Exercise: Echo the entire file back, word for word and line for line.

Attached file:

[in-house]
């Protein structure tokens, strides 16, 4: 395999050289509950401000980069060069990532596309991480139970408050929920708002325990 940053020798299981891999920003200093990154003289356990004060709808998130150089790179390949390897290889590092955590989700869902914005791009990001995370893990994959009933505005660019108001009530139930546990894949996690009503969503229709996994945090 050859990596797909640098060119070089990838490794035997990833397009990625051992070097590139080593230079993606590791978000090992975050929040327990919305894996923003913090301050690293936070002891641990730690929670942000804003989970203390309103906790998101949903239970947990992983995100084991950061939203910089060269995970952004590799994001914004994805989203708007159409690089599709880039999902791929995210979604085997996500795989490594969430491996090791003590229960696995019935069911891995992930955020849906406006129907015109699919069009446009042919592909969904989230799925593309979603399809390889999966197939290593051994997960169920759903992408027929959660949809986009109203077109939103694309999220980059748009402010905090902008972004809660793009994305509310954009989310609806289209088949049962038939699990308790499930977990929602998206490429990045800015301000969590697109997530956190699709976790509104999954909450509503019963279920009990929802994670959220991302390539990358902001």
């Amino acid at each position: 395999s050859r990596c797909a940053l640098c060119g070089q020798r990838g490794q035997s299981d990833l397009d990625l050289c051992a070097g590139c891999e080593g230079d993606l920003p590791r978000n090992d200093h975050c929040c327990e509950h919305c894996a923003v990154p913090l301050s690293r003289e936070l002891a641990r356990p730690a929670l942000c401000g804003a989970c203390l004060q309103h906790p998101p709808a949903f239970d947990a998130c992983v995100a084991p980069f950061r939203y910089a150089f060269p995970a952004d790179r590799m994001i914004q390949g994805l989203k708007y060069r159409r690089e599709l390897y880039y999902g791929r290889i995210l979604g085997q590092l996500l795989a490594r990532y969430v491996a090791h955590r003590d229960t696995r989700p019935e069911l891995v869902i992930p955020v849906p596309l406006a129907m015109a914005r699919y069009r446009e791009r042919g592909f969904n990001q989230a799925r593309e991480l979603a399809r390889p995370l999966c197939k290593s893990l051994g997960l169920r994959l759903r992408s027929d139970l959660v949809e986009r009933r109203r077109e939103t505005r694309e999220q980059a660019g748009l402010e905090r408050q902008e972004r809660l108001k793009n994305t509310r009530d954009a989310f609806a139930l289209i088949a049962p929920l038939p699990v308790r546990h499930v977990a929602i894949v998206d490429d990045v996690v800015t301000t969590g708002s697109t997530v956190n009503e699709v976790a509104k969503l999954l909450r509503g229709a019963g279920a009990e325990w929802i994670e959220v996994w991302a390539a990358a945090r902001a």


[in-house]
């Protein structure tokens, strides 16, 4: 395999050289509950401000980069060069990532596309991480139970408050929920708002325990 940053020798299981891999920003200093990154003289356990004060709808998130150089790179390949390897290889590092955590989700869902914005791009990001995370893990994959009933505005660019108001009530139930546990894949996690009503969503229709996994945090 050859990596797909640098060119070089990838490794035997990833397009990625051992070097590139080593230079993606590791978000090992975050929040327990919305894996923003913090301050690293936070002891641990730690929670942000804003989970203390309103906790998101949903239970947990992983995100084991950061939203910089060269995970952004590799994001914004994805989203708007159409690089599709880039999902791929995210979604085997996500795989490594969430491996090791003590229960696995019935069911891995992930955020849906406006129907015109699919069009446009042919592909969904989230799925593309979603399809390889999966197939290593051994997960169920759903992408027929959660949809986009109203077109939103694309999220980059748009402010905090902008972004809660793009994305509310954009989310609806289209088949049962038939699990308790499930977990929602998206490429990045800015301000969590697109997530956190699709976790509104999954909450509503019963279920009990929802994670959220991302390539990358902001």
């Amino acid at each position: 395999s050859r990596c797909a940053l640098c060119g070089q020798r990838g490794q035997s299981d990833l397009d990625l050289c051992a070097g590139c891999e080593g230079d993606l920003p590791r978000n090992d200093h975050c929040c327990e509950h919305c894996a923003v990154p913090l301050s690293r003289e936070l002891a641990r356990p730690a929670l942000c401000g804003a989970c203390l004060q309103h906790p998101p709808a949903f239970d947990a998130c992983v995100a084991p980069f950061r939203y910089a150089f060269p995970a952004d790179r590799m994001i914004q390949g994805l989203k708007y060069r159409r690089e599709l390897y880039y999902g791929r290889i995210l979604g085997q590092l996500l795989a490594r990532y969430v491996a090791h955590r003590d229960t696995r989700p019935e069911l891995v869902i992930p955020v849906p596309l406006a129907m015109a914005r699919y069009r446009e791009r042919g592909f969904n990001q989230a799925r593309e991480l979603a399809r390889p995370l999966c197939k290593s893990l051994g997960l169920r994959l759903r992408s027929d139970l959660v949809e986009r009933r109203r077109e939103t505005r694309e999220q980059a660019g748009l402010e905090r408050q902008e972004r809660l108001k793009n994305t509310r009530d954009a989310f609806a139930l289209i088949a049962p929920l038939p699990v308790r546990h499930v977990a929602i894949v998206d490429d990045v996690v800015t301000t969590g708002s697109t997530v956190n009503e699709v976790a509104k969503l999954l909450r509503g229709a019963g279920a009990e325990w929802i994670e959220v996994w991302a390539a990358a945090r902001a």